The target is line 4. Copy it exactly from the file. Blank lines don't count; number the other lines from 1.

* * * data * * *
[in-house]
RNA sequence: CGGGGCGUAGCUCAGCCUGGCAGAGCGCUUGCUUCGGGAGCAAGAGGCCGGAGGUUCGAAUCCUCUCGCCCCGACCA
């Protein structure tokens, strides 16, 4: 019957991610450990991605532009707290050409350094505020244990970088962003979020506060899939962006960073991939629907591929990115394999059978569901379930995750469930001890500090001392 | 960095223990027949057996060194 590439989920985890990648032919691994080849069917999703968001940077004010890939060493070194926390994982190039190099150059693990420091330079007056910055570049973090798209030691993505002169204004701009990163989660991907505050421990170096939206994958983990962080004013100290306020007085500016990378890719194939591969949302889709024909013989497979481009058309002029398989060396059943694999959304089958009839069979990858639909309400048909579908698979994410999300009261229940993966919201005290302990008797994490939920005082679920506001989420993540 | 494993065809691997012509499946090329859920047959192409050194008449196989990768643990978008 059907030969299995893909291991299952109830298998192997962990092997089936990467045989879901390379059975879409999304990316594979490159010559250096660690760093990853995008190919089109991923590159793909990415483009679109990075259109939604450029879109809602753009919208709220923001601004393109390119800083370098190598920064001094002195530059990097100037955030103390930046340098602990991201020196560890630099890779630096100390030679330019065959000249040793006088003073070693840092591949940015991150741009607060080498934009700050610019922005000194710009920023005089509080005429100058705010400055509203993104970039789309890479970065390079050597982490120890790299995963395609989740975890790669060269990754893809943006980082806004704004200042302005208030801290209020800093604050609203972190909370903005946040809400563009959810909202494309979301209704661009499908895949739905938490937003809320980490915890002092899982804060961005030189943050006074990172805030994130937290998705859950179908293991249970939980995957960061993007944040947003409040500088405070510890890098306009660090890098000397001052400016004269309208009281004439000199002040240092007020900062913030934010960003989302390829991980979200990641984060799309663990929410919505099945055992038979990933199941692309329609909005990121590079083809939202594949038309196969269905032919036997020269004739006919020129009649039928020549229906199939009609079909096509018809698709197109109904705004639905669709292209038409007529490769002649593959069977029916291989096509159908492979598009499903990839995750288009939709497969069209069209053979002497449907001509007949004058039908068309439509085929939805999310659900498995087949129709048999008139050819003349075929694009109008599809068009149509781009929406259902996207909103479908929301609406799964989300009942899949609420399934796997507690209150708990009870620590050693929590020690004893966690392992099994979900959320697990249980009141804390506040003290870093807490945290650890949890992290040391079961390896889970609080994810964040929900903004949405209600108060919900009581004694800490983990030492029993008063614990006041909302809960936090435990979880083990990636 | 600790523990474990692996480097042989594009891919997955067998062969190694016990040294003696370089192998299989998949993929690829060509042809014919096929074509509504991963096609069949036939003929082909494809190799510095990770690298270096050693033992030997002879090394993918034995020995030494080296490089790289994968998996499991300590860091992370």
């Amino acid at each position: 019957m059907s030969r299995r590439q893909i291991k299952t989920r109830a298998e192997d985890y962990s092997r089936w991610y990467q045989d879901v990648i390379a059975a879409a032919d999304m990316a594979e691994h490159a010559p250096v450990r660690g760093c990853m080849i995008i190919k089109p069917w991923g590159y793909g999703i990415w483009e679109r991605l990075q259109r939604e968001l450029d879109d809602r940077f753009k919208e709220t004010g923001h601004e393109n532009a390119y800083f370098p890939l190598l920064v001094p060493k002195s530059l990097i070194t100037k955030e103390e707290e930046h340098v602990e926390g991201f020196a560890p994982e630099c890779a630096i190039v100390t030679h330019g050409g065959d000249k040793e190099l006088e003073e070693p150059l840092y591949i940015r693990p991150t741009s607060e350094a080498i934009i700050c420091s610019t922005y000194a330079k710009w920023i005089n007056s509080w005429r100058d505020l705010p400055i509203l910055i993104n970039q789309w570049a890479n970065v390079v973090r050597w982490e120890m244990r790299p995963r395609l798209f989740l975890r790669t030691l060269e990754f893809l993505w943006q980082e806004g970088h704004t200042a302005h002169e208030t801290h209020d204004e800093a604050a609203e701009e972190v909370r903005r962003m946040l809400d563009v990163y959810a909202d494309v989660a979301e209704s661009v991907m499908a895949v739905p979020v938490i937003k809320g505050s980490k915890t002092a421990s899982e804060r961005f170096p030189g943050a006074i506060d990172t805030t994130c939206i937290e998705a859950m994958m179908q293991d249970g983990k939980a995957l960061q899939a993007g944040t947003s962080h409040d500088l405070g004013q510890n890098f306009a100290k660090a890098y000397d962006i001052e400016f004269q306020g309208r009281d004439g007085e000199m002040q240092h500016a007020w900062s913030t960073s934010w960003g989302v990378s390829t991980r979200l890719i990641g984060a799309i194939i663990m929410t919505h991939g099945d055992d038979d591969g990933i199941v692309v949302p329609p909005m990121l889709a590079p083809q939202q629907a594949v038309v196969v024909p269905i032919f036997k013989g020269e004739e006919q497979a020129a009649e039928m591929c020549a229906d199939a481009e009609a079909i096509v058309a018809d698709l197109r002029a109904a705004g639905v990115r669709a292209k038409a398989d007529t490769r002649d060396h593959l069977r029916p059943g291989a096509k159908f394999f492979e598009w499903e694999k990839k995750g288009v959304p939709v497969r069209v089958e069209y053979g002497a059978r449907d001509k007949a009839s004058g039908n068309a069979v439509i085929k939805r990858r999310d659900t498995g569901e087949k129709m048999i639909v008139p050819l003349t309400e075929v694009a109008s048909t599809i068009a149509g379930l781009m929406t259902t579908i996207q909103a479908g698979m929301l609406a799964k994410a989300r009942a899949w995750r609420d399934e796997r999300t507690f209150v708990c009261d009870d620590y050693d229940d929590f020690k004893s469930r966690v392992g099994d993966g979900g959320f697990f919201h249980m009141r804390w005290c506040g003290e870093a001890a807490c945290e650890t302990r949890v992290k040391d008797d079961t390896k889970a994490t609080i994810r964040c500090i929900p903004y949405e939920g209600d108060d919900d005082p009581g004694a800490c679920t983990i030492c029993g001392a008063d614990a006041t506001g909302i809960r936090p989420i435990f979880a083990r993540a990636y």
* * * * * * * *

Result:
């Amino acid at each position: 019957m059907s030969r299995r590439q893909i291991k299952t989920r109830a298998e192997d985890y962990s092997r089936w991610y990467q045989d879901v990648i390379a059975a879409a032919d999304m990316a594979e691994h490159a010559p250096v450990r660690g760093c990853m080849i995008i190919k089109p069917w991923g590159y793909g999703i990415w483009e679109r991605l990075q259109r939604e968001l450029d879109d809602r940077f753009k919208e709220t004010g923001h601004e393109n532009a390119y800083f370098p890939l190598l920064v001094p060493k002195s530059l990097i070194t100037k955030e103390e707290e930046h340098v602990e926390g991201f020196a560890p994982e630099c890779a630096i190039v100390t030679h330019g050409g065959d000249k040793e190099l006088e003073e070693p150059l840092y591949i940015r693990p991150t741009s607060e350094a080498i934009i700050c420091s610019t922005y000194a330079k710009w920023i005089n007056s509080w005429r100058d505020l705010p400055i509203l910055i993104n970039q789309w570049a890479n970065v390079v973090r050597w982490e120890m244990r790299p995963r395609l798209f989740l975890r790669t030691l060269e990754f893809l993505w943006q980082e806004g970088h704004t200042a302005h002169e208030t801290h209020d204004e800093a604050a609203e701009e972190v909370r903005r962003m946040l809400d563009v990163y959810a909202d494309v989660a979301e209704s661009v991907m499908a895949v739905p979020v938490i937003k809320g505050s980490k915890t002092a421990s899982e804060r961005f170096p030189g943050a006074i506060d990172t805030t994130c939206i937290e998705a859950m994958m179908q293991d249970g983990k939980a995957l960061q899939a993007g944040t947003s962080h409040d500088l405070g004013q510890n890098f306009a100290k660090a890098y000397d962006i001052e400016f004269q306020g309208r009281d004439g007085e000199m002040q240092h500016a007020w900062s913030t960073s934010w960003g989302v990378s390829t991980r979200l890719i990641g984060a799309i194939i663990m929410t919505h991939g099945d055992d038979d591969g990933i199941v692309v949302p329609p909005m990121l889709a590079p083809q939202q629907a594949v038309v196969v024909p269905i032919f036997k013989g020269e004739e006919q497979a020129a009649e039928m591929c020549a229906d199939a481009e009609a079909i096509v058309a018809d698709l197109r002029a109904a705004g639905v990115r669709a292209k038409a398989d007529t490769r002649d060396h593959l069977r029916p059943g291989a096509k159908f394999f492979e598009w499903e694999k990839k995750g288009v959304p939709v497969r069209v089958e069209y053979g002497a059978r449907d001509k007949a009839s004058g039908n068309a069979v439509i085929k939805r990858r999310d659900t498995g569901e087949k129709m048999i639909v008139p050819l003349t309400e075929v694009a109008s048909t599809i068009a149509g379930l781009m929406t259902t579908i996207q909103a479908g698979m929301l609406a799964k994410a989300r009942a899949w995750r609420d399934e796997r999300t507690f209150v708990c009261d009870d620590y050693d229940d929590f020690k004893s469930r966690v392992g099994d993966g979900g959320f697990f919201h249980m009141r804390w005290c506040g003290e870093a001890a807490c945290e650890t302990r949890v992290k040391d008797d079961t390896k889970a994490t609080i994810r964040c500090i929900p903004y949405e939920g209600d108060d919900d005082p009581g004694a800490c679920t983990i030492c029993g001392a008063d614990a006041t506001g909302i809960r936090p989420i435990f979880a083990r993540a990636y």